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Offers pleasantly predictable, pushy front-wheel-drive handlingCar and Driver »
“Perfectly acceptable if not outstanding”Kelley Blue Book »
XRS has more than adequate power with the manualConsumerGuide »
PERFORMANCE | 7 out of 10
Offers pleasantly predictable, pushy front-wheel-drive handling
Car and Driver
“Perfectly acceptable if not outstanding”
Kelley Blue Book
XRS has more than adequate power with the manual
For 2010, the Toyota Corolla is available with two different engine options, as well as several different transmissions that deliver only average driving performance and adequate fuel economy.
Powering every version of the 2010 Toyota Corolla, with the exception of the XRS, is Toyota's 1.8-liter four-cylinder engine, which Car and Driver points out "has 132 horsepower.” Edmunds finds that this powerplant "delivers respectable acceleration in normal traffic situations." On all four lower-end models of the Corolla, Toyota offers one of two transmissions, which Motor Trend lists as either a "four-speed automatic" or a "five-speed manual."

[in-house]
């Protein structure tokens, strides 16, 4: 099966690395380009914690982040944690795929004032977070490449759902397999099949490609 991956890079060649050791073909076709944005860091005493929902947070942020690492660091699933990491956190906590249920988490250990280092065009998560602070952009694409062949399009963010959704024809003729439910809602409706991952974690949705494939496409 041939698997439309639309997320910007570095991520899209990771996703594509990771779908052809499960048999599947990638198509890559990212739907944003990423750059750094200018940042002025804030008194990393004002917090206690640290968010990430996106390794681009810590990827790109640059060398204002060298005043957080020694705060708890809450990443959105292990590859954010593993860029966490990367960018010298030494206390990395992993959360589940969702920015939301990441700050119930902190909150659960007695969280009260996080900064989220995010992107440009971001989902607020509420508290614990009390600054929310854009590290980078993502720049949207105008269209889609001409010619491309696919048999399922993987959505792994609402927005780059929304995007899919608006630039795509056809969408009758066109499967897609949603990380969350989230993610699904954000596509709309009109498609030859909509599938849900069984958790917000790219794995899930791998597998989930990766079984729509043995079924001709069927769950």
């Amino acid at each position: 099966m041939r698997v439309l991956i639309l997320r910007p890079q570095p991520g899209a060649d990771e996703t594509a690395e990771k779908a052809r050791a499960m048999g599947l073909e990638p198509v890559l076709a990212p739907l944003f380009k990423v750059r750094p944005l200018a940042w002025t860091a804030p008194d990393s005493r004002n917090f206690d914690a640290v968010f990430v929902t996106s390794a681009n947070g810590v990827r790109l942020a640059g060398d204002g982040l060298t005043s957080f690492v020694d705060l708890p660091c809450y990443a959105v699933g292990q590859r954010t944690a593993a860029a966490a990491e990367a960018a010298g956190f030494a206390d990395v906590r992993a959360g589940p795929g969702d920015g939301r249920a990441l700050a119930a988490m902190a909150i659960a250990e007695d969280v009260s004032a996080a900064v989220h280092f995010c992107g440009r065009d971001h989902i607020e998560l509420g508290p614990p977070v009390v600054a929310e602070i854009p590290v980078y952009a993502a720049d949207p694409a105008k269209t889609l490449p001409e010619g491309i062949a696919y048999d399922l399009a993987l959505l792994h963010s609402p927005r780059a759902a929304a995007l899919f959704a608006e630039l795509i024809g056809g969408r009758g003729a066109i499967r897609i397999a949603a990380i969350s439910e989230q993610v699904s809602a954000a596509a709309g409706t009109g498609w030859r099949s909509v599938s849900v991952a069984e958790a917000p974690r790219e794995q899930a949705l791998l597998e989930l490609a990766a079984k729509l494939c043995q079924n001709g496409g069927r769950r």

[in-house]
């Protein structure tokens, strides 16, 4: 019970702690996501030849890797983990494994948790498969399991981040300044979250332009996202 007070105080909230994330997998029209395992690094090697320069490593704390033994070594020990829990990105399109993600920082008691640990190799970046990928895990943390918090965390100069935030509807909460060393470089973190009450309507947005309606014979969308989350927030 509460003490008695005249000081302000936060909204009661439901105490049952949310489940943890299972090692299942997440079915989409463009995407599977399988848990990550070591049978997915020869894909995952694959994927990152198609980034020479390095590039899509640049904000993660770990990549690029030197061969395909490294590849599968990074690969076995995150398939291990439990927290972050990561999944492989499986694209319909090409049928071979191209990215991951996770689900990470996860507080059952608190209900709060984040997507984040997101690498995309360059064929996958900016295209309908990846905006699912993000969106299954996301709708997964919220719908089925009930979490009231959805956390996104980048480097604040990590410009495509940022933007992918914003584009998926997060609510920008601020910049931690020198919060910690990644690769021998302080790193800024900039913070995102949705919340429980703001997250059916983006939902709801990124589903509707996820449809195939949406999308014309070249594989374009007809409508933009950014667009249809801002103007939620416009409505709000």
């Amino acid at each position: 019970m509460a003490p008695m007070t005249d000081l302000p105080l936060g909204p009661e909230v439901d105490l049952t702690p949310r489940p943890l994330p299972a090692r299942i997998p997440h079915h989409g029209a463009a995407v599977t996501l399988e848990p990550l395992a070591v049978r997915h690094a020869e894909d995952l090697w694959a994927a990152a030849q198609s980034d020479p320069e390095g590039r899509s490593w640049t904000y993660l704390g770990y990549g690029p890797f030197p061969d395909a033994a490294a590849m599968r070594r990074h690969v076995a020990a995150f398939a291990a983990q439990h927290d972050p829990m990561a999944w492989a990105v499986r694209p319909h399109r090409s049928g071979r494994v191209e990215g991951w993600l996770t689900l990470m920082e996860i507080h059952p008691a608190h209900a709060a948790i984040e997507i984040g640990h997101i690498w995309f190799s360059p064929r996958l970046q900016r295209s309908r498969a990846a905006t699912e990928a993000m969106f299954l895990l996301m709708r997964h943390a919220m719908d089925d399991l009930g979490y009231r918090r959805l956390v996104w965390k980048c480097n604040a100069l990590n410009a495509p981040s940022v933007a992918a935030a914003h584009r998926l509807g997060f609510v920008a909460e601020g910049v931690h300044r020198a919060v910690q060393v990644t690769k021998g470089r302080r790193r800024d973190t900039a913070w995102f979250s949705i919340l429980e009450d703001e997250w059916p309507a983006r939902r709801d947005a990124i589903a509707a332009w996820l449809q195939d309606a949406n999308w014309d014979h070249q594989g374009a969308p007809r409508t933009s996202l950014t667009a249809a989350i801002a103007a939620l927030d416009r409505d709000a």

The 2010 Toyota Corolla XRS, which Car and Driver says boasts "the Scion xB's 158-hp, 2.4-liter four cylinder engine," is offered in either the five-speed manual or five-speed automatic. Kelley Blue Book reports that on every 2010 Toyota Corolla except the XRS, "performance is adequate with the five-speed manual, less so with the automatic." Reviews read by TheCarConnection.com appreciate the Toyota Corolla XRS's additional power.
For the 2010 Toyota Corolla, Edmunds claims that the EPA estimates fuel economy for the 1.8-liter engine to be "27 mpg city and 35 mpg highway" regardless of the transmission. The 2.4-liter engine understandably suffers, posting EPA estimates of 22 mpg city and 30 mpg highway.
Driving impressions of the Toyota Corolla vary depending on the type of driving involved. Edmunds notes that the Corolla Toyota "excels as a commuter car" with its "comfortable, controlled ride." More spirited driving yields disappointing results, with ConsumerGuide describing the XRS as unlikely to "excite enthusiast drivers," while "other models suffer copious noseplow in fast corners and react sluggishly to rapid turns of the wheel." Earning positive reviews are the brakes on the Toyota Corolla, which Kelley Blue Book feels are "strong and fade-free," although handling is "not up to some of the best of the competition."
There’s no mistaking the 2010 Toyota Corolla for a performance sedan; however, the XRS offers some excitement—at the cost of fuel economy.